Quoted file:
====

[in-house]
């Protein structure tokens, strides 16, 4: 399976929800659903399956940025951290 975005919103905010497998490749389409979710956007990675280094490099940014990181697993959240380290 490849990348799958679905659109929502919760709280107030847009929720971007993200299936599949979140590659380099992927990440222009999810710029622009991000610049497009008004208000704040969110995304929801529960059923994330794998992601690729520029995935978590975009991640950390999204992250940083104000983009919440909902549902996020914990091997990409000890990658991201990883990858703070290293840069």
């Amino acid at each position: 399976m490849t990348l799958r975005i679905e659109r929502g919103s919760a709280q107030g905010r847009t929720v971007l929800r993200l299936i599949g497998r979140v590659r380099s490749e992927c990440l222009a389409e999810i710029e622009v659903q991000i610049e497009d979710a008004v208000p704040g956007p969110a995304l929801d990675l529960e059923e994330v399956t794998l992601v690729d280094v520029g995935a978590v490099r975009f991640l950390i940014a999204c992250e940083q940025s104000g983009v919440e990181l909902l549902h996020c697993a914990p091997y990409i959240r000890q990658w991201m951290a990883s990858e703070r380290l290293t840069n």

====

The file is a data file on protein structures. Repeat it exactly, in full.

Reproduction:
[in-house]
């Protein structure tokens, strides 16, 4: 399976929800659903399956940025951290 975005919103905010497998490749389409979710956007990675280094490099940014990181697993959240380290 490849990348799958679905659109929502919760709280107030847009929720971007993200299936599949979140590659380099992927990440222009999810710029622009991000610049497009008004208000704040969110995304929801529960059923994330794998992601690729520029995935978590975009991640950390999204992250940083104000983009919440909902549902996020914990091997990409000890990658991201990883990858703070290293840069």
């Amino acid at each position: 399976m490849t990348l799958r975005i679905e659109r929502g919103s919760a709280q107030g905010r847009t929720v971007l929800r993200l299936i599949g497998r979140v590659r380099s490749e992927c990440l222009a389409e999810i710029e622009v659903q991000i610049e497009d979710a008004v208000p704040g956007p969110a995304l929801d990675l529960e059923e994330v399956t794998l992601v690729d280094v520029g995935a978590v490099r975009f991640l950390i940014a999204c992250e940083q940025s104000g983009v919440e990181l909902l549902h996020c697993a914990p091997y990409i959240r000890q990658w991201m951290a990883s990858e703070r380290l290293t840069n």